WRITE ON MA!
This blog wandered into Saint Mary's University College on the Falls Road and through the main exhibitions. All of them are brilliant. That aspect of the Féile goes back to almost the first Féile an Phobail twenty one years ago. Paintings, art work, photographic exhibitions, sculptures, quilts. Every Féile has had unique and very striking examples of the visual arts.
Robert Ballagh, a long standing friend of Féile exhibited his remarkable work here. So did Jim Fitzpatrick and many, many others. Some of the exhibitions are of times past. A good example of that this year is the exhibition about Belfast dockers. And there is Gerry Collins Bombay Street photos. And work by irish women artists.
There is also an exhibition by the families of the eleven people killed in Ballymurphy between the 9th and the 11th of August 1971 when the British government introduced internment.
These families are looking for:
• An Independent international investigation examining all of the circumstances surrounding all of the deaths
• The British government to issue a statement of innocence and a public apology.
This blog will return to this campaign at some other time but if you are interested in contacting 'The 1971 Ballymurphy Massacre Committee' email email@example.com
Their exhibition drew me in to looking at the photographs of the victims and other artefacts from that time. My attention was taken by a handwritten statement. The writing looked vaguely familiar. It was my mothers! It was a complaint which she had handwritten against the British Army a few days after internment.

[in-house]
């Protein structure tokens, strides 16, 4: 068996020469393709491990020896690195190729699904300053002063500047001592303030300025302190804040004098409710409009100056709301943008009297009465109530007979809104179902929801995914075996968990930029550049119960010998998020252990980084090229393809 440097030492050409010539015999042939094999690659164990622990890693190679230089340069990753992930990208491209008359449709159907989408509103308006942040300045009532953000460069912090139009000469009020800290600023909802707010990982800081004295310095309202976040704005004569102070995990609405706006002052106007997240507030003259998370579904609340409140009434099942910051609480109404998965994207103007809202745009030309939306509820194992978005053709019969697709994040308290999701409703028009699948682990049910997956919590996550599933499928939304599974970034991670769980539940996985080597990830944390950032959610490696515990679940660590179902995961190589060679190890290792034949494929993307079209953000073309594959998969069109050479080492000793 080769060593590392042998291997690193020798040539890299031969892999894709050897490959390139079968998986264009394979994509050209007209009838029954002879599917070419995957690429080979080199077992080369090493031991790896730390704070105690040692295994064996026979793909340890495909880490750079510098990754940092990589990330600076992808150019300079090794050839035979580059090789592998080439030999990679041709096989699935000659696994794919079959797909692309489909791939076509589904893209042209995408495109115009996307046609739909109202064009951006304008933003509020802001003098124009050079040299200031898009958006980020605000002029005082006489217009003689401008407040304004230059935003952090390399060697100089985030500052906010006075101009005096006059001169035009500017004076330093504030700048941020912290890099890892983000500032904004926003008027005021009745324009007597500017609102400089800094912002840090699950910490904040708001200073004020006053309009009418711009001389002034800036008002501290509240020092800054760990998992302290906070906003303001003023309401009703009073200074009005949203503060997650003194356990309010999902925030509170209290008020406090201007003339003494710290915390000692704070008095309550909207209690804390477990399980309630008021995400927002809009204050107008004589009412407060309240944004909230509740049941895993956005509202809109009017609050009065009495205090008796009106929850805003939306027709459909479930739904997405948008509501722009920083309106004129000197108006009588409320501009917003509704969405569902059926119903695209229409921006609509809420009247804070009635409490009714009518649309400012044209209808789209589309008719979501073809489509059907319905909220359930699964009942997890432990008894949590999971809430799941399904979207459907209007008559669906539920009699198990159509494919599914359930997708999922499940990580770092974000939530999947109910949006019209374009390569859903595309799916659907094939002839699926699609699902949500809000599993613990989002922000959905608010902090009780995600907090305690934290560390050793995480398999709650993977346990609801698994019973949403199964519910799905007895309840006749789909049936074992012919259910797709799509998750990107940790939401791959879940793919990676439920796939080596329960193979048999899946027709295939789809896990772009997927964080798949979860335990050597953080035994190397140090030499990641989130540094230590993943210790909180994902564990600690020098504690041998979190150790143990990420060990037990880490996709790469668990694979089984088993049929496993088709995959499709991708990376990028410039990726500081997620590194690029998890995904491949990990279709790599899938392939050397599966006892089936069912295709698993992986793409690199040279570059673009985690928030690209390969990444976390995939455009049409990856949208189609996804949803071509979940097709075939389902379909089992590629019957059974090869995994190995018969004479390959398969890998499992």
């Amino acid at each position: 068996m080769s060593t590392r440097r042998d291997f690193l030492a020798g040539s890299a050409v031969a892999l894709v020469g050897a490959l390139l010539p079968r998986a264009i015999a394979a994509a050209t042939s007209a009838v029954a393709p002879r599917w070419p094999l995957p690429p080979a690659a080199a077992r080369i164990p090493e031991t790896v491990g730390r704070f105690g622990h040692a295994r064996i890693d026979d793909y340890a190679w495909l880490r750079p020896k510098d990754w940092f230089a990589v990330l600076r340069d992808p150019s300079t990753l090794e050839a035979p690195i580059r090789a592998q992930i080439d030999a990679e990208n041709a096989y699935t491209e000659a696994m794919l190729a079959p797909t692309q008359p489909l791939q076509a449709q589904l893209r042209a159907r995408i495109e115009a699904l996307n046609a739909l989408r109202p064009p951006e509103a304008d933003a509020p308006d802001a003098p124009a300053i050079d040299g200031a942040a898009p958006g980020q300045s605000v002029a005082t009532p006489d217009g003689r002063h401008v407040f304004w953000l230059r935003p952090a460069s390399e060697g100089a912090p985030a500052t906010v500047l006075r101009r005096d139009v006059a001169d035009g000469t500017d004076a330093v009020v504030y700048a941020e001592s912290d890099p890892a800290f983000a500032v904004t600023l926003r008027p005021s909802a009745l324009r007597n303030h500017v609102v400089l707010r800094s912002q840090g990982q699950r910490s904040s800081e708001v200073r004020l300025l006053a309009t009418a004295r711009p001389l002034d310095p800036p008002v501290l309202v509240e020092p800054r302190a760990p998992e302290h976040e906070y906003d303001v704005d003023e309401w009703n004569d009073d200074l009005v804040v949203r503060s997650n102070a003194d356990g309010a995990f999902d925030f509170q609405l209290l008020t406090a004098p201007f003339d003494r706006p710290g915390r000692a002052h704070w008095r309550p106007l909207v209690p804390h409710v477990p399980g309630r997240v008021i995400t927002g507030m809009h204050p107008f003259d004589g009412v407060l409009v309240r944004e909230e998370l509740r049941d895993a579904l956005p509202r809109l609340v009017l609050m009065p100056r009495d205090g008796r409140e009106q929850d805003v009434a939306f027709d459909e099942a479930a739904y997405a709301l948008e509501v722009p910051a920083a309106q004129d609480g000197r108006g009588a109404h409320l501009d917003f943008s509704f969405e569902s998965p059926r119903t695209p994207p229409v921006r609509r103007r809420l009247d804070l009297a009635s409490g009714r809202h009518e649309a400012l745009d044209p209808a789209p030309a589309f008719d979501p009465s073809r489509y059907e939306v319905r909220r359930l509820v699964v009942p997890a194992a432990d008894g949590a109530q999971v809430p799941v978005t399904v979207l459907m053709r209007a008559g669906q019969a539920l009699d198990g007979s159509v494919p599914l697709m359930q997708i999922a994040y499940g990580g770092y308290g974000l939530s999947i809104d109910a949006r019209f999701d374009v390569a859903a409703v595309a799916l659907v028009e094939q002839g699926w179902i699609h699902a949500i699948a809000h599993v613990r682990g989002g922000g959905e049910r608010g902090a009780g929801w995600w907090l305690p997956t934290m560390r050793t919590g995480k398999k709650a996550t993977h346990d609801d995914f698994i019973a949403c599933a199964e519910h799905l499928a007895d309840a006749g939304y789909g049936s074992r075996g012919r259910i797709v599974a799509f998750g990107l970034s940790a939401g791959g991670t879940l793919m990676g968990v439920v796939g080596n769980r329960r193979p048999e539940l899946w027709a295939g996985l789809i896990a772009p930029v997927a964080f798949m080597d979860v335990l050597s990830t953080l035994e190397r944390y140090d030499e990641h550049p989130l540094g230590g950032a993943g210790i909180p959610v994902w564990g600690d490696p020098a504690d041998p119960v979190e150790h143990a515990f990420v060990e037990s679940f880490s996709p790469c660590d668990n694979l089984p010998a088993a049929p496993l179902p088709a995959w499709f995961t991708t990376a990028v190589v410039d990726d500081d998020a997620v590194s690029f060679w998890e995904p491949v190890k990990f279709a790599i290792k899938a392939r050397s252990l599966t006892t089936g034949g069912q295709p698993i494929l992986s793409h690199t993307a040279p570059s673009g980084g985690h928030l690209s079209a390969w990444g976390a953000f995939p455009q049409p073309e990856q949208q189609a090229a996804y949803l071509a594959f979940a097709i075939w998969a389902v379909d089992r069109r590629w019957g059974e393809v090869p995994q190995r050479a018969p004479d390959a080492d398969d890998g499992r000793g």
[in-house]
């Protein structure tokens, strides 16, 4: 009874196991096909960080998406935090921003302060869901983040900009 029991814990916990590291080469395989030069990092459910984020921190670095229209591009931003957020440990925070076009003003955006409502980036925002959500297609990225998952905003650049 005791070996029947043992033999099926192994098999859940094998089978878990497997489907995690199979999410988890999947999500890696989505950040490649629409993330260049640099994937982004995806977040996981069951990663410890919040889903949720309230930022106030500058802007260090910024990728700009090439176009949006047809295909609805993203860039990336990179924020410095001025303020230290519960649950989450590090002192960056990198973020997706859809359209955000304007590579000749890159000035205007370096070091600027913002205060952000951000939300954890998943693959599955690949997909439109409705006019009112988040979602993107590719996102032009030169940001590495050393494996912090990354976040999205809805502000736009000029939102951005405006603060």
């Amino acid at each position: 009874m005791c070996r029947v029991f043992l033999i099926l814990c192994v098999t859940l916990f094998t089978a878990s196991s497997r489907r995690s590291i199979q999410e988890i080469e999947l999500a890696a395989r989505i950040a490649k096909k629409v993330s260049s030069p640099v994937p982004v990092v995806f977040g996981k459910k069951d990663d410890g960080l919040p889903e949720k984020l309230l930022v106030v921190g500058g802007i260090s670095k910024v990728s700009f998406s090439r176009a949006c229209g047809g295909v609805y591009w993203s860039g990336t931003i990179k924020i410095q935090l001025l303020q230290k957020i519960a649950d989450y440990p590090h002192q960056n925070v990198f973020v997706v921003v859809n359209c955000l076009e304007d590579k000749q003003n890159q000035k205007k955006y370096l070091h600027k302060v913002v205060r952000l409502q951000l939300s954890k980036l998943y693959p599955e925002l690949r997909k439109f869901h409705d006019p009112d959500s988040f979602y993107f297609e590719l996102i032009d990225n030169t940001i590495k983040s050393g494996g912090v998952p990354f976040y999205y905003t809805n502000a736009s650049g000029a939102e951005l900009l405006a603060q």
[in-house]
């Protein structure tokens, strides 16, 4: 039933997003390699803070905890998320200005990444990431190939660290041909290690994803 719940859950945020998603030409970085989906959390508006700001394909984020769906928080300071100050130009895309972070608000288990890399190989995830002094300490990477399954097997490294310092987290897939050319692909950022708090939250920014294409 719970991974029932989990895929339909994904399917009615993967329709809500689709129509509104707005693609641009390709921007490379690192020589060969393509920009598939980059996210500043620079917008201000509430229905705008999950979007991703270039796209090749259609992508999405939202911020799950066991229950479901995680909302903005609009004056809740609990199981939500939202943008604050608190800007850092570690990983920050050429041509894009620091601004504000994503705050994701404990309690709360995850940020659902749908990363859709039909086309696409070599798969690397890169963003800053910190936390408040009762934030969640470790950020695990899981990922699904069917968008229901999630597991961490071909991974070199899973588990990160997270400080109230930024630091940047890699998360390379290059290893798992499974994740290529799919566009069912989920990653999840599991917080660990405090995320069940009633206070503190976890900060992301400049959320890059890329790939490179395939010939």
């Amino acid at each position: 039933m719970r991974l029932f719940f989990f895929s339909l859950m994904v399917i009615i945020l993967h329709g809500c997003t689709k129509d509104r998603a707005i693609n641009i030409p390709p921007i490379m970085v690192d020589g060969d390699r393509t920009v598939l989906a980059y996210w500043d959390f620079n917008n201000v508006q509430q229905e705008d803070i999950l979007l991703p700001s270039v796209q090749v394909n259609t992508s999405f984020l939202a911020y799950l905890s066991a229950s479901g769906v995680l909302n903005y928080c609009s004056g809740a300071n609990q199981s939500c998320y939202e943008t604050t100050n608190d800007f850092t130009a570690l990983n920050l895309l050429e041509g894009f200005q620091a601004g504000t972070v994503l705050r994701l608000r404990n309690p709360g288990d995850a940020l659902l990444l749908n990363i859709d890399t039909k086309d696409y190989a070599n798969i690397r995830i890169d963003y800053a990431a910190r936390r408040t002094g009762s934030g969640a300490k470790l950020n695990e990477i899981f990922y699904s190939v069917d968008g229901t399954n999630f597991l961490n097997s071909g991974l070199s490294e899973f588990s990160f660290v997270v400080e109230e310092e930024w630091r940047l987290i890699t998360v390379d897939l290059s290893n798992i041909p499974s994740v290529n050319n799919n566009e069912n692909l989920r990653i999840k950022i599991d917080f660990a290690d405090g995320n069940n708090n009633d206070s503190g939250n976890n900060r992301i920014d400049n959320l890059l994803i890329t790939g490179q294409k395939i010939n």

We lived at 11 Divismore Park at that time. The house had been targeted by the British Army constantly. Indeed they used to run their heavily armoured Saladin and Saracen cars against the walls of the house. A combination of that and the bad design and structure meant that the house was demolished and there is a shop where once we used to live.
I remember when I was a child; perhaps 7 or 8 accompanying her as she lobbied local political representatives for a house. Since she and my father married they and our growing family had lived with other family members or in a private rented tenement. A number of other families shared this slum with us.
Eventually she succeeded in getting allocated a house in Ballymurphy and she and my Granny went there one day to view the site. I was with them and I recall as we walked across the building site one of the workmen showing her where her new home would be.
In August 9th 1971 I watched the Paratroopers raid our home. I was in Springhill Avenue. My father and one of my younger brothers were among the several hundred men from across the north arrested that morning. I hadn't slept at home since 1969, except for the odd night.
All of this came back to me as I read her statement. It is here for your perusal. My mother's matter-of-fact account of the behaviour of the British Army says it better than anything I could write about what she and other women put up with.
The damage to the house was so bad during that internment raid that my mother moved out - never to return again. She's dead now but she often used to say that 11 Divismore Park was the place in which she was happiest.